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The Limits of Realism$
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Tim Button

Print publication date: 2013

Print ISBN-13: 9780199672172

Published to Oxford Scholarship Online: September 2013

DOI: 10.1093/acprof:oso/9780199672172.001.0001

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Putnam’s brain-in-vat argument

Putnam’s brain-in-vat argument

Chapter:
(p.115) 12 Putnam’s brain-in-vat argument
Source:
The Limits of Realism
Author(s):

Tim Button

Publisher:
Oxford University Press
DOI:10.1093/acprof:oso/9780199672172.003.0013

This chapter defines internal realism as a position which accepts the Independence Principle and the Correspondence Principle, but which rejects all forms of Cartesian angst. In order to reject all forms of Cartesian angst, the internal realist will look to Putnam’s celebrated brain-in-vat argument, which this chapter explores. The brain-in-vat argument uses semantic reasoning to refute the thought that everyone, everywhere and everywhen, might really be a brain in a vat. The argument depends upon disquotation in one’s home language, and on the rejection of all magical theories of reference. It transpires that the brain-in-vat sceptic can only defend her scepticism by appealing to the bare formal possibility of magic. Consequently, brain-in-vat scepticism cannot be presented as a form of ‘internal’ scepticism. It can, at last, be brushed aside.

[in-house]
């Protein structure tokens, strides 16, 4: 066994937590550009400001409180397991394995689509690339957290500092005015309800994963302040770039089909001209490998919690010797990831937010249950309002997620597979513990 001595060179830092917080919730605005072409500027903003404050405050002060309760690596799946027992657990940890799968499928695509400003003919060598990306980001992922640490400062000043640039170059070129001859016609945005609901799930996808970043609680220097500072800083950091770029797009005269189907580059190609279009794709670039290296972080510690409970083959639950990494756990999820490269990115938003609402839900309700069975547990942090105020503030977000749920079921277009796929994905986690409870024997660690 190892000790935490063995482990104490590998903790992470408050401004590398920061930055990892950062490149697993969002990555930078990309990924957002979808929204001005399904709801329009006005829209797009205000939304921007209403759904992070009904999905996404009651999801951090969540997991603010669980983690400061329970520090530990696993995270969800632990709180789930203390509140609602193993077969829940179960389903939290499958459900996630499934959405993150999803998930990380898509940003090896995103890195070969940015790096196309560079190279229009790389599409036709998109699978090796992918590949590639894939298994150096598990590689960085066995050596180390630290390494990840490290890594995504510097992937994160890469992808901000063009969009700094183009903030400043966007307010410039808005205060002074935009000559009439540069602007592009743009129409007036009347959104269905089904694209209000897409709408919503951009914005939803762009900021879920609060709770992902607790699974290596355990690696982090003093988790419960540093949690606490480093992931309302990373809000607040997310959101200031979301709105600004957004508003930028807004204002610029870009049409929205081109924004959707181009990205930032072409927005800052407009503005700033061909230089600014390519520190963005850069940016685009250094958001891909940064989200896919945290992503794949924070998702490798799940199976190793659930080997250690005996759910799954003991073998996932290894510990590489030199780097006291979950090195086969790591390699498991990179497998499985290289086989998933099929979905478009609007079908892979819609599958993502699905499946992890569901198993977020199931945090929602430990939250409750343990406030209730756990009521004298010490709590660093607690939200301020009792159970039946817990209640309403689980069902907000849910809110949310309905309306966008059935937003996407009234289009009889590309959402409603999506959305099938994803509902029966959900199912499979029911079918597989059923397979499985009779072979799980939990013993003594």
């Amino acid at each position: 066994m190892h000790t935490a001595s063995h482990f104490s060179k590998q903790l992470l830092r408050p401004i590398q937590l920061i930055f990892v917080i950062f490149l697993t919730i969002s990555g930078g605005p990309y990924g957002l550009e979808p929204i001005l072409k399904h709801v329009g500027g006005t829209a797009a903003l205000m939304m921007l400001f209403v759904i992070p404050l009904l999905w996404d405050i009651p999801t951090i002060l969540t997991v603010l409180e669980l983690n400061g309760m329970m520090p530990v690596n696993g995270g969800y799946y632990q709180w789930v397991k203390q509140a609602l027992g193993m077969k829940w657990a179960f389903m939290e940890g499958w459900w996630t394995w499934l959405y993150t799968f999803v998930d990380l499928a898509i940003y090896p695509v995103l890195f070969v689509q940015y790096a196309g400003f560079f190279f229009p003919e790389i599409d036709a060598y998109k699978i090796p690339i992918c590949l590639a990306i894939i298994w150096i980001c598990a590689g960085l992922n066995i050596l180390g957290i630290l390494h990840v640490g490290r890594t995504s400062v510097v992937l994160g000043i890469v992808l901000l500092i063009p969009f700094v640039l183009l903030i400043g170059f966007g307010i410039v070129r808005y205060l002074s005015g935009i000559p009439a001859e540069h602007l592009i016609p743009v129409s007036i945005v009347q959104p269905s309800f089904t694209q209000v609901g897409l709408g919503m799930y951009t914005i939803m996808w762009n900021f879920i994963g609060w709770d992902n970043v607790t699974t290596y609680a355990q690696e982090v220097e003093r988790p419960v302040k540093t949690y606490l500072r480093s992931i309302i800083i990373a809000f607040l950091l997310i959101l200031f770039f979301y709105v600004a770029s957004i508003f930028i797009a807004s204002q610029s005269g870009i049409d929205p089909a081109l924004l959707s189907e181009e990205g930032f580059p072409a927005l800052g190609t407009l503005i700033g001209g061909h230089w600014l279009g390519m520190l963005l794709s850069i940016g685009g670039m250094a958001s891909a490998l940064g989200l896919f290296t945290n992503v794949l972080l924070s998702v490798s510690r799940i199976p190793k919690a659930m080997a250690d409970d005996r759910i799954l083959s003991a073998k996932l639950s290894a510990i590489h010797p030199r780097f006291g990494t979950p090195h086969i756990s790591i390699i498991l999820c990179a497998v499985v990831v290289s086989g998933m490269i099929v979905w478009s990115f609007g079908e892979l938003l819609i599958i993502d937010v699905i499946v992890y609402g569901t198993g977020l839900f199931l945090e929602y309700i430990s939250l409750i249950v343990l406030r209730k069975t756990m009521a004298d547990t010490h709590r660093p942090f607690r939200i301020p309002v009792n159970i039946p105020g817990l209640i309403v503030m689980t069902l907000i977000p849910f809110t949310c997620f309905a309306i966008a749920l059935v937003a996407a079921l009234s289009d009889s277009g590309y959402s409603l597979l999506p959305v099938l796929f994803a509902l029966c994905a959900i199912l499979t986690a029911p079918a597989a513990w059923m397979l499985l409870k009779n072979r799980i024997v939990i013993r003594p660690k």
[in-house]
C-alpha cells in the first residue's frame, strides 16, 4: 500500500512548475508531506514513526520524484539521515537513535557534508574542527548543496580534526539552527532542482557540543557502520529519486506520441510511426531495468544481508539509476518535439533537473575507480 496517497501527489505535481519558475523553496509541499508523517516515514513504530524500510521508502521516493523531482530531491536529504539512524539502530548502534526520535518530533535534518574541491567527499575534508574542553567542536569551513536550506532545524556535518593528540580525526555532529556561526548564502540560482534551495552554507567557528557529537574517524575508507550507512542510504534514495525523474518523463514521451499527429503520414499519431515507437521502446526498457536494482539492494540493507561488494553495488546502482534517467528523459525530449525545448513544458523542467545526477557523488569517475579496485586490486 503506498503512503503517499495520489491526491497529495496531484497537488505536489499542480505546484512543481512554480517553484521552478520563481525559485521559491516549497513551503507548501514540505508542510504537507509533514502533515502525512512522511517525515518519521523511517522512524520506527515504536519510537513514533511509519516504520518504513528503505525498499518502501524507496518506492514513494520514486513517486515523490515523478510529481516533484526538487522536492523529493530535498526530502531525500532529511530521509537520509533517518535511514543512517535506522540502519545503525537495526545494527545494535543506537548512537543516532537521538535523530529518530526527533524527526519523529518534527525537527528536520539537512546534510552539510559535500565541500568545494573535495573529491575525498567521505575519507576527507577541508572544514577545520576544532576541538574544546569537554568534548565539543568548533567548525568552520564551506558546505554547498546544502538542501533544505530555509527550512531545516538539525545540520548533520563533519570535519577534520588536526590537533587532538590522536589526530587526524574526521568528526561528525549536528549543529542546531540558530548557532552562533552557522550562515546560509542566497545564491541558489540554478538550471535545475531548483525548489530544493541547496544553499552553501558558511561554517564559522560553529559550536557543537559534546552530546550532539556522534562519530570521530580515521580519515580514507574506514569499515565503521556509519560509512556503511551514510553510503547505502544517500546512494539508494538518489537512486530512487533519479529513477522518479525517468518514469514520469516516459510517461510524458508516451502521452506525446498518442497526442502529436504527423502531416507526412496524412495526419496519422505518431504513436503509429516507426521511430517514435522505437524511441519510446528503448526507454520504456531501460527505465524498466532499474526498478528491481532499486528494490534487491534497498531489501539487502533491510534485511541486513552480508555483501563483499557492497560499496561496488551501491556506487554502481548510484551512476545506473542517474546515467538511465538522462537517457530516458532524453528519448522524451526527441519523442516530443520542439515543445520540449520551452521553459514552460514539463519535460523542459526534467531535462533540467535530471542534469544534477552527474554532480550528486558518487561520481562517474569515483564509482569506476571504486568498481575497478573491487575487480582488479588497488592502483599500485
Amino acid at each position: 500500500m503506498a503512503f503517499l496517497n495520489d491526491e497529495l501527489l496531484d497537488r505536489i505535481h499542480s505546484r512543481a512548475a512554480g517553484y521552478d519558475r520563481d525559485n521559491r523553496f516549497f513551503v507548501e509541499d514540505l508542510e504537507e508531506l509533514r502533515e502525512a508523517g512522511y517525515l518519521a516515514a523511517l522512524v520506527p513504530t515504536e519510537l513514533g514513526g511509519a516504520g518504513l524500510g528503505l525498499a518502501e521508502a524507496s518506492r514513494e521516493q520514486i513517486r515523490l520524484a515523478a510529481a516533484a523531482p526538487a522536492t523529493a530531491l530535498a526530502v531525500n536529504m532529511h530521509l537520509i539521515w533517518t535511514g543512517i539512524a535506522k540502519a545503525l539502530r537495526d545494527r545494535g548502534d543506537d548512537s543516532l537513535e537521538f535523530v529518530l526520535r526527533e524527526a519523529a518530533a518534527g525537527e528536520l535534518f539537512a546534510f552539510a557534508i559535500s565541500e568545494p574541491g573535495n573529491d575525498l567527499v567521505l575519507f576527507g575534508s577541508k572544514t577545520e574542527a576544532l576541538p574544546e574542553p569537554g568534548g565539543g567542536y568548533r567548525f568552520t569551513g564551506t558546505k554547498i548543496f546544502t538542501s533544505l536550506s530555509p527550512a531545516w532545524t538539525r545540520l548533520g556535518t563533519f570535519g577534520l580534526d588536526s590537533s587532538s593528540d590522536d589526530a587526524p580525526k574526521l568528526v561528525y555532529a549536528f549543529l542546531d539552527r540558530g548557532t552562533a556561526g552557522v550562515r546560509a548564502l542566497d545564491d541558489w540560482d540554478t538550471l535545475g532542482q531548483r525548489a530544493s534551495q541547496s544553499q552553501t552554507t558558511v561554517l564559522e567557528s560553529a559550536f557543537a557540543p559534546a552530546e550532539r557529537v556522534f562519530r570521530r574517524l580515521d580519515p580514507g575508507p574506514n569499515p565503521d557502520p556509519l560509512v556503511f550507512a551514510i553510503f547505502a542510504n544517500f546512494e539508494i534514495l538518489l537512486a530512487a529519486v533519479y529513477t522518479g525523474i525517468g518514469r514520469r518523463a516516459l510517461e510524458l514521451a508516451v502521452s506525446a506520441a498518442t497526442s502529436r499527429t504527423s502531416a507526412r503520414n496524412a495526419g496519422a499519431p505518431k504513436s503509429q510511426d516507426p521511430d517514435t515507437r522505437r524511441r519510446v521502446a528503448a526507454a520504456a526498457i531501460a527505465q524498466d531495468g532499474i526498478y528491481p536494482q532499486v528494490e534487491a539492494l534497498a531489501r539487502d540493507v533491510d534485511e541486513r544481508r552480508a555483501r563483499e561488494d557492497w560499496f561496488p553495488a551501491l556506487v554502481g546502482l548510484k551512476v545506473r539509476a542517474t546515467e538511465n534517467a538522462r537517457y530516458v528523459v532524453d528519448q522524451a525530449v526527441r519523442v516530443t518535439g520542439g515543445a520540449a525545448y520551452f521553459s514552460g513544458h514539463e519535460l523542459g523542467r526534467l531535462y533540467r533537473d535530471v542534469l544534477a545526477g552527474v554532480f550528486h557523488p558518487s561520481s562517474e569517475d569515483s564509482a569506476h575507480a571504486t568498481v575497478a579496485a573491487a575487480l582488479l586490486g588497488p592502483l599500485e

Keywords:   putnam’s brain-in-vat argument, putnam’s internal realism, disquotation, semantic externalism, semantic anti-sceptical arguments, magical theories of reference, cartesian scepticism

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